Is Canned Tuna Good For Fatty Liver? What You Need To Know

Are you struggling with non-alcohol-related fatty liver disease (NAFLD)?

If so, you may be wondering what foods can help improve your liver health. One food that often comes to mind is canned tuna. But is it really good for fatty liver?

In this article, we’ll explore the benefits of omega-3 fatty acids found in fish, including canned tuna, and how they can help combat inflammation and fat accumulation in the liver.

We’ll also take a closer look at the nutritional content of canned tuna and whether it’s a good choice for those with NAFLD.

So, let’s dive in and find out if canned tuna is a friend or foe to your liver health.

Is Canned Tuna Good For Fatty Liver?

Canned tuna is a popular choice for those looking for a quick and easy source of protein. But when it comes to fatty liver, is it a good choice?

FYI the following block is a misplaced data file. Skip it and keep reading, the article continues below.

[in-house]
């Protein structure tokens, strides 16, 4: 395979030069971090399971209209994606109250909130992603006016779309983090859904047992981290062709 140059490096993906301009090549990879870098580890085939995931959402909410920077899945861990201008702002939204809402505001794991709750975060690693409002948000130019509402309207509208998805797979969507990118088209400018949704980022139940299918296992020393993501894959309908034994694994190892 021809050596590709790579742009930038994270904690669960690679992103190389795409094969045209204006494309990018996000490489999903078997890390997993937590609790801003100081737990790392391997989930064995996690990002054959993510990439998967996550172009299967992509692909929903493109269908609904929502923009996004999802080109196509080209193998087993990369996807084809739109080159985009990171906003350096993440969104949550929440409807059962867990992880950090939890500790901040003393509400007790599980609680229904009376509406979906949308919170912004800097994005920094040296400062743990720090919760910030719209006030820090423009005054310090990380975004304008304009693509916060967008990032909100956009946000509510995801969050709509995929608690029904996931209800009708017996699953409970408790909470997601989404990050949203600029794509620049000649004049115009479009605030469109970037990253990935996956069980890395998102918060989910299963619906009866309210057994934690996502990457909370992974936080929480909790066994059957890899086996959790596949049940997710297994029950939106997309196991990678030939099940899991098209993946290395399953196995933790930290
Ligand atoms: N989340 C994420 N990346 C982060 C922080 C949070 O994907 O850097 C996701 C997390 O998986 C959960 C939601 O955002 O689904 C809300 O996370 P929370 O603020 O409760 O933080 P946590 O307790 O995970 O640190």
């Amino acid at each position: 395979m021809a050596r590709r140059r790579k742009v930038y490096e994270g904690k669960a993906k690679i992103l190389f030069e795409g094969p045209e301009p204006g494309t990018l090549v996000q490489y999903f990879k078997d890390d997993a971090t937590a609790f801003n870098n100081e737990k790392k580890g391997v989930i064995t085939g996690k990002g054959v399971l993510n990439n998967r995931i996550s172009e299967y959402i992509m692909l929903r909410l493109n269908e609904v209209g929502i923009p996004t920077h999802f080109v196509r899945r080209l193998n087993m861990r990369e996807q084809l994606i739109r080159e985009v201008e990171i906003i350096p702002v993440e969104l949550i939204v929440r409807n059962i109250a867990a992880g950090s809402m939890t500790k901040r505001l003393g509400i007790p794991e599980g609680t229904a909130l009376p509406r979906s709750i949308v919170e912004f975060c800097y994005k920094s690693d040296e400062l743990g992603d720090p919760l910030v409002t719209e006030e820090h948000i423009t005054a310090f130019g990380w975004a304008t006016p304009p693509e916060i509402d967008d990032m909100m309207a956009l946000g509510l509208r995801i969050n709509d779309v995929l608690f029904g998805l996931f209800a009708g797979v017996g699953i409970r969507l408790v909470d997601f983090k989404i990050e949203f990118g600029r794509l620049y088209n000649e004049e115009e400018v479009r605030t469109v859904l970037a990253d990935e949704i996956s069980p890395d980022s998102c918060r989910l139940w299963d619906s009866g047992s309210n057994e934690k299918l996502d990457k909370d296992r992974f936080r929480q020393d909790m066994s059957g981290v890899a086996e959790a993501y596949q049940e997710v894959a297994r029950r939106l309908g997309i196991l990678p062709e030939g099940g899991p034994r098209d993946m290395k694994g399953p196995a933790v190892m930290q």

First, let’s talk about the benefits of omega-3 fatty acids found in fish. These healthy fats have been shown to reduce inflammation and fat accumulation in liver cells in people with NAFLD. And canned tuna is no exception – it contains high amounts of omega-3s.

However, it’s important to note that not all canned tuna is created equal. Tuna packed in oil tends to be higher in calories and fat than tuna packed in water. And while both types of canned tuna are good sources of protein, they can also be high in sodium.

So, what’s the verdict? Canned tuna can be a good choice for those with fatty liver, as long as you choose the right type. Opt for tuna packed in water instead of oil, and be mindful of your sodium intake.

Understanding Non-Alcohol-Related Fatty Liver Disease (NAFLD)